For people who enjoy driving long distances and would love a career that included exploring North America on the road, a job in truck driving would be a fulfilling career. It is a job that allows individuals to avoid a regular nine to five schedule, often spending long durations on the road, followed by time at home, while exploring the country through the extensive highway system.
What Do Truck Drivers Do?
Truck drivers transport a variety of goods all around the country. Some may find jobs that only require local transportation or regular routes, whereas others may have jobs that take them coast to coast and even up to Canada or down to Mexico. Truck drivers are responsible for knowing where trucks carrying the cargo weight are permitted to travel, fastest routes, local traffic laws, and basic care for their trucks. While on the road they inspect their shipments before and after leaving, report any difficulties encountered, and are usually responsible for choosing their own routes. When truck drivers are transporting dangerous loads of hazardous material, they must take special precautions.
How do you Become a Truck Driver
Truck drivers are required to have a commercial driver’s license. Like a standard driver’s license, a commercial driver’s license usually requires a written exam and a driving exam, although the exact qualifications may vary by state. While working as a truck driver, law mandates that individuals can be randomly tested for drugs or alcohol, and operating a vehicle under the influence can result in the suspension of the commercial driver’s license. Formal education is not typically required to become a truck driver, although most employers do like to see a minimum of a high school diploma. Some drivers will also take training courses to learn about the intricacies of operating a large, heavy vehicle in traffic or in crowded areas. There has also been some discussion about truck drivers being federally required to take truck driving courses to improve safety training.
Employers also like to see experience before becoming a truck driver, so many get their start by driving delivery trucks or similar vehicles. This helps to educate the driver about operating a commercial vehicle, professional driving, and making delivery deadlines.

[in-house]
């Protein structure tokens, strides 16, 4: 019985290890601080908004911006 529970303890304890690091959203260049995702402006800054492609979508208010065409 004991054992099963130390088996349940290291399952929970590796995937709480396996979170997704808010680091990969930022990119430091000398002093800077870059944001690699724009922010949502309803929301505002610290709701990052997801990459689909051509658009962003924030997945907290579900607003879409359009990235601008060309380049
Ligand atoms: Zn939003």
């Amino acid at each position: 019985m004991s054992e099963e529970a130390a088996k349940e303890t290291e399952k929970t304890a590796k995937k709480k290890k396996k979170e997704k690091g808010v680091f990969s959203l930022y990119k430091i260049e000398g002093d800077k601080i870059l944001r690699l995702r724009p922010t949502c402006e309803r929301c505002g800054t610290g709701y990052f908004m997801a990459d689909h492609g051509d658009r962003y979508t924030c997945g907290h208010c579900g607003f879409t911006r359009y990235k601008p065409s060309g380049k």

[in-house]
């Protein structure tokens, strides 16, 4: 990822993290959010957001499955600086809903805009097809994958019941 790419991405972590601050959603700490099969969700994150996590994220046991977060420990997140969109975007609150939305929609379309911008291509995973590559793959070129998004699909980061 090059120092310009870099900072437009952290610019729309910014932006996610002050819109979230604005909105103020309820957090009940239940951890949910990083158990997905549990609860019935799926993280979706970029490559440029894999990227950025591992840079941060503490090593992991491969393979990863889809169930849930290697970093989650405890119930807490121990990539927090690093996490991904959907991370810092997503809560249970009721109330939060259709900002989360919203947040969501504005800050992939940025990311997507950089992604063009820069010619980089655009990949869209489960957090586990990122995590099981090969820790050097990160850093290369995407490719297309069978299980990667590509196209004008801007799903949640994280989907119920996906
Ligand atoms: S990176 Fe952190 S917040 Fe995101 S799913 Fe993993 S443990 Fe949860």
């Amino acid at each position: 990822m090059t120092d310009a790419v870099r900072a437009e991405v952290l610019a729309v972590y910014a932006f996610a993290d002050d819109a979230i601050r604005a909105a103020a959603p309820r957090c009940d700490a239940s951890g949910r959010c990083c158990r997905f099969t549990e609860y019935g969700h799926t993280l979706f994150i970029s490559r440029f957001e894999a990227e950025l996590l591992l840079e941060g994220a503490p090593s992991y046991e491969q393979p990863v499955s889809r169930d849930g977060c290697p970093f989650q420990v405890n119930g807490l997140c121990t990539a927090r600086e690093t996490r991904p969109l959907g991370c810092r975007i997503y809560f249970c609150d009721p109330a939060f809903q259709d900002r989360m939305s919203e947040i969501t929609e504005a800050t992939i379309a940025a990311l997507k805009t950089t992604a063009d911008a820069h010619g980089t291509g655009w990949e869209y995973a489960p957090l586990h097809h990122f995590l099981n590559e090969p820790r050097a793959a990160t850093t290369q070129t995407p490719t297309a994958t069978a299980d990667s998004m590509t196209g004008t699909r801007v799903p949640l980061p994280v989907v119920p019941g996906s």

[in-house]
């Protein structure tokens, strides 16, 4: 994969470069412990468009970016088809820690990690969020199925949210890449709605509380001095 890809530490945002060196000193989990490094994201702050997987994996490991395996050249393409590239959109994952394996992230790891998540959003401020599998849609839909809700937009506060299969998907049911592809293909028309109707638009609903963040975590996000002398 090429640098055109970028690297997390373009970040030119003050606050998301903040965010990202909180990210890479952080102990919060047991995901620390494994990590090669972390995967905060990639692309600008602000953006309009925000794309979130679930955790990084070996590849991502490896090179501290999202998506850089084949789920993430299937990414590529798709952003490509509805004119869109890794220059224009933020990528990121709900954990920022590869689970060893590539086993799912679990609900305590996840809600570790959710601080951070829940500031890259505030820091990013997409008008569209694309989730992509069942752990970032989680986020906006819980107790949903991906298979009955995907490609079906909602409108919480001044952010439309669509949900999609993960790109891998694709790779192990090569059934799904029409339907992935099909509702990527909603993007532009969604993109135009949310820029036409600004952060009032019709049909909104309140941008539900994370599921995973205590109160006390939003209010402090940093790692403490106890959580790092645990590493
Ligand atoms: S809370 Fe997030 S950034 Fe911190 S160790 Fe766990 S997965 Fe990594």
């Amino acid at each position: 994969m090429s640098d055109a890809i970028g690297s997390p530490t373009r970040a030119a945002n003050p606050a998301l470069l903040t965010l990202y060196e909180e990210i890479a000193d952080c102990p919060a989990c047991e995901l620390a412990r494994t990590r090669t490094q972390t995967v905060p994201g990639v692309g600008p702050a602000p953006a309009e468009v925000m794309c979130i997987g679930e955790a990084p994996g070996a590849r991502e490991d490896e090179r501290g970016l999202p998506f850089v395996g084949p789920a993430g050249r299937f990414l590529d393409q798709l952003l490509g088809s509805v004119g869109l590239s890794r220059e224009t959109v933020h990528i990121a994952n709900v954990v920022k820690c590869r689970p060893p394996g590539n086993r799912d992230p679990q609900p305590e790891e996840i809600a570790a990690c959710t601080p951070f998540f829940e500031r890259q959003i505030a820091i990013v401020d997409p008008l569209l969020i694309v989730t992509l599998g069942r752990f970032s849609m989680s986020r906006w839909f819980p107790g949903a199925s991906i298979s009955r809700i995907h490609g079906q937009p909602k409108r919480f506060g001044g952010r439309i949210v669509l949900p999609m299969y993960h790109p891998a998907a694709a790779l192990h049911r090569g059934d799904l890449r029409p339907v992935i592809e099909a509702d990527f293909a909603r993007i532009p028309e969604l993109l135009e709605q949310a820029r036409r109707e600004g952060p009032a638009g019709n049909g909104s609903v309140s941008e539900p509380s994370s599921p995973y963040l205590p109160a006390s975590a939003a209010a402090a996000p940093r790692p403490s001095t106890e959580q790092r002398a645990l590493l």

How Much do Truck Drivers Make?
Truck drivers are typically paid by the mile that they drive, although various companies may also include bonuses based on what was transported, distance, or overtime. On average, however, truck drivers will earn about $37,770 per year. The hours that they are allowed to work, as well as required rest, are all regulated by federal law, although truck drivers do often work nights, weekends, and holidays.
What are Some Similar Jobs?
There are a number of occupations that offer similar responsibilities or skills as truck drivers. For example, some interested in this line of work may prefer to become a train conductor or yard master. This position also does not require more than a high school diploma, although higher education is a bonus, but has a great deal of on the job training. Those who work with trains in this capacity may work with passenger or cargo trains, coordinating activity in the train yard or on board the train, and typically make about $49,770 per year.
Train engineers and operators are also often trained on the job through company training programs, and actually drive the trains. They will typically earn about $46,100 per year.
Bus drivers drive people to and from a variety of locations. They may work for school districts, cities, or for bus companies that bring people state to state. They have similar education requirements to railroad conductors, and typically earn about $29,160 per year. Finally, there are also delivery truck drivers, who have similar responsibilities for transporting goods to a particular location at a particular time, the difference being that these drivers operate in a single region. Most training is done on the job, and employees will earn about $27,050 per year.
There are a number of occupations available for those who enjoy traveling and do not like traditional schedules or work environments. Truck drivers have the opportunity to explore while they work in a valuable occupation that helps keep the American economy running.